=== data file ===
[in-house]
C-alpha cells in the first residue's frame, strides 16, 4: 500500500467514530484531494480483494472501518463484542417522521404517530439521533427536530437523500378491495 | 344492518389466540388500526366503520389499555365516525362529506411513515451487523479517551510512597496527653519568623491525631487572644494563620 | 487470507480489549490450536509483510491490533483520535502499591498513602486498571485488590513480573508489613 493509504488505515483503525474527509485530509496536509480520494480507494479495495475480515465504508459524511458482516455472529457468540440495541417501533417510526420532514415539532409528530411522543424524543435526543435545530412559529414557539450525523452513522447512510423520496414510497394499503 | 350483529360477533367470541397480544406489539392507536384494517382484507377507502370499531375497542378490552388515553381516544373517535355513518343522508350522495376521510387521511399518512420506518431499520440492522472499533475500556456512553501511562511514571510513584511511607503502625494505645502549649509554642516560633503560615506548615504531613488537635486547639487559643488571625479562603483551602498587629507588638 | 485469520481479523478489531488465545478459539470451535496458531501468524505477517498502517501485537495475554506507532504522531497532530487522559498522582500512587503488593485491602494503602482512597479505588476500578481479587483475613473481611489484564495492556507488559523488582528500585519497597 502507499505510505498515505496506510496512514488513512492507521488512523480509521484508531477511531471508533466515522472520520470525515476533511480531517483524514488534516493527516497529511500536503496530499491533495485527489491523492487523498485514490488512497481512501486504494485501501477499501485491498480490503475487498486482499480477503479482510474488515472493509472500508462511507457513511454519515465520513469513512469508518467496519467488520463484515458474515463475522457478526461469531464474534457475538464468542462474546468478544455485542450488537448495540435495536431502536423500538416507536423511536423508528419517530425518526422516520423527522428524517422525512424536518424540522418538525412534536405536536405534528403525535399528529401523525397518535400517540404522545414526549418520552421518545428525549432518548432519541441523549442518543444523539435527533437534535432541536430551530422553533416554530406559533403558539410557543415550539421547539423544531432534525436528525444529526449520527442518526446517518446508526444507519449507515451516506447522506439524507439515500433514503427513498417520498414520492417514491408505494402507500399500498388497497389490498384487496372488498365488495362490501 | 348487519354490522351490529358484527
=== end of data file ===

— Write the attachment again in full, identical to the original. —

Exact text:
[in-house]
C-alpha cells in the first residue's frame, strides 16, 4: 500500500467514530484531494480483494472501518463484542417522521404517530439521533427536530437523500378491495 | 344492518389466540388500526366503520389499555365516525362529506411513515451487523479517551510512597496527653519568623491525631487572644494563620 | 487470507480489549490450536509483510491490533483520535502499591498513602486498571485488590513480573508489613 493509504488505515483503525474527509485530509496536509480520494480507494479495495475480515465504508459524511458482516455472529457468540440495541417501533417510526420532514415539532409528530411522543424524543435526543435545530412559529414557539450525523452513522447512510423520496414510497394499503 | 350483529360477533367470541397480544406489539392507536384494517382484507377507502370499531375497542378490552388515553381516544373517535355513518343522508350522495376521510387521511399518512420506518431499520440492522472499533475500556456512553501511562511514571510513584511511607503502625494505645502549649509554642516560633503560615506548615504531613488537635486547639487559643488571625479562603483551602498587629507588638 | 485469520481479523478489531488465545478459539470451535496458531501468524505477517498502517501485537495475554506507532504522531497532530487522559498522582500512587503488593485491602494503602482512597479505588476500578481479587483475613473481611489484564495492556507488559523488582528500585519497597 502507499505510505498515505496506510496512514488513512492507521488512523480509521484508531477511531471508533466515522472520520470525515476533511480531517483524514488534516493527516497529511500536503496530499491533495485527489491523492487523498485514490488512497481512501486504494485501501477499501485491498480490503475487498486482499480477503479482510474488515472493509472500508462511507457513511454519515465520513469513512469508518467496519467488520463484515458474515463475522457478526461469531464474534457475538464468542462474546468478544455485542450488537448495540435495536431502536423500538416507536423511536423508528419517530425518526422516520423527522428524517422525512424536518424540522418538525412534536405536536405534528403525535399528529401523525397518535400517540404522545414526549418520552421518545428525549432518548432519541441523549442518543444523539435527533437534535432541536430551530422553533416554530406559533403558539410557543415550539421547539423544531432534525436528525444529526449520527442518526446517518446508526444507519449507515451516506447522506439524507439515500433514503427513498417520498414520492417514491408505494402507500399500498388497497389490498384487496372488498365488495362490501 | 348487519354490522351490529358484527